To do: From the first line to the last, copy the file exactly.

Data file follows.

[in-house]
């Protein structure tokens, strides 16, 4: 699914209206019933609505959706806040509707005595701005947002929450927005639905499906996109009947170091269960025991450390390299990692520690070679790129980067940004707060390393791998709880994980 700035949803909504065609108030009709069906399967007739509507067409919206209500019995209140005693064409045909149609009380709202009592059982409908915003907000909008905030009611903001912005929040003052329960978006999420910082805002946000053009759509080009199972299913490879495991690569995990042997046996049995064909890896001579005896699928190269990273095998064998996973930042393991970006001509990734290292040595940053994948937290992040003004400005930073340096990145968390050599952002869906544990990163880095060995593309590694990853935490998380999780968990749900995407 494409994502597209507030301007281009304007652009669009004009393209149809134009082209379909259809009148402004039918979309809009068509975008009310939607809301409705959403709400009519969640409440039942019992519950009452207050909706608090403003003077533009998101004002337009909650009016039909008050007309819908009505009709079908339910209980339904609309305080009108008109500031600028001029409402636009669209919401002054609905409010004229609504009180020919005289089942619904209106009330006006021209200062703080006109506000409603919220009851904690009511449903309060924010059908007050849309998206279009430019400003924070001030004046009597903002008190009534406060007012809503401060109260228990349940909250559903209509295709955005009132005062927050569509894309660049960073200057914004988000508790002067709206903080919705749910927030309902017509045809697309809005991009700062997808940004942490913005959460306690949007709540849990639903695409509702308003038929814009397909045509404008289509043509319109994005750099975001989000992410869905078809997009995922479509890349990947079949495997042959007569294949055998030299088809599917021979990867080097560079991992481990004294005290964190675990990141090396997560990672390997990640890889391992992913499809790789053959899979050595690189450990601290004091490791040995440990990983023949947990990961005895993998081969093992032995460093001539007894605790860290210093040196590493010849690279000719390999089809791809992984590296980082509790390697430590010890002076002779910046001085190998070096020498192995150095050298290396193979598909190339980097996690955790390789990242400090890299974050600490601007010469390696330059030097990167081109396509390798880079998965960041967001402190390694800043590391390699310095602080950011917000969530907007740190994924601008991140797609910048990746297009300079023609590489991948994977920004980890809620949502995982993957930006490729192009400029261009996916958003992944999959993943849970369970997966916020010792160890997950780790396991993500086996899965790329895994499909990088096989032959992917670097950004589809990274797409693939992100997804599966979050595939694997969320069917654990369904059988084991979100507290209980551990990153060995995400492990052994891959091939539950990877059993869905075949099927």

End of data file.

[in-house]
């Protein structure tokens, strides 16, 4: 699914209206019933609505959706806040509707005595701005947002929450927005639905499906996109009947170091269960025991450390390299990692520690070679790129980067940004707060390393791998709880994980 700035949803909504065609108030009709069906399967007739509507067409919206209500019995209140005693064409045909149609009380709202009592059982409908915003907000909008905030009611903001912005929040003052329960978006999420910082805002946000053009759509080009199972299913490879495991690569995990042997046996049995064909890896001579005896699928190269990273095998064998996973930042393991970006001509990734290292040595940053994948937290992040003004400005930073340096990145968390050599952002869906544990990163880095060995593309590694990853935490998380999780968990749900995407 494409994502597209507030301007281009304007652009669009004009393209149809134009082209379909259809009148402004039918979309809009068509975008009310939607809301409705959403709400009519969640409440039942019992519950009452207050909706608090403003003077533009998101004002337009909650009016039909008050007309819908009505009709079908339910209980339904609309305080009108008109500031600028001029409402636009669209919401002054609905409010004229609504009180020919005289089942619904209106009330006006021209200062703080006109506000409603919220009851904690009511449903309060924010059908007050849309998206279009430019400003924070001030004046009597903002008190009534406060007012809503401060109260228990349940909250559903209509295709955005009132005062927050569509894309660049960073200057914004988000508790002067709206903080919705749910927030309902017509045809697309809005991009700062997808940004942490913005959460306690949007709540849990639903695409509702308003038929814009397909045509404008289509043509319109994005750099975001989000992410869905078809997009995922479509890349990947079949495997042959007569294949055998030299088809599917021979990867080097560079991992481990004294005290964190675990990141090396997560990672390997990640890889391992992913499809790789053959899979050595690189450990601290004091490791040995440990990983023949947990990961005895993998081969093992032995460093001539007894605790860290210093040196590493010849690279000719390999089809791809992984590296980082509790390697430590010890002076002779910046001085190998070096020498192995150095050298290396193979598909190339980097996690955790390789990242400090890299974050600490601007010469390696330059030097990167081109396509390798880079998965960041967001402190390694800043590391390699310095602080950011917000969530907007740190994924601008991140797609910048990746297009300079023609590489991948994977920004980890809620949502995982993957930006490729192009400029261009996916958003992944999959993943849970369970997966916020010792160890997950780790396991993500086996899965790329895994499909990088096989032959992917670097950004589809990274797409693939992100997804599966979050595939694997969320069917654990369904059988084991979100507290209980551990990153060995995400492990052994891959091939539950990877059993869905075949099927």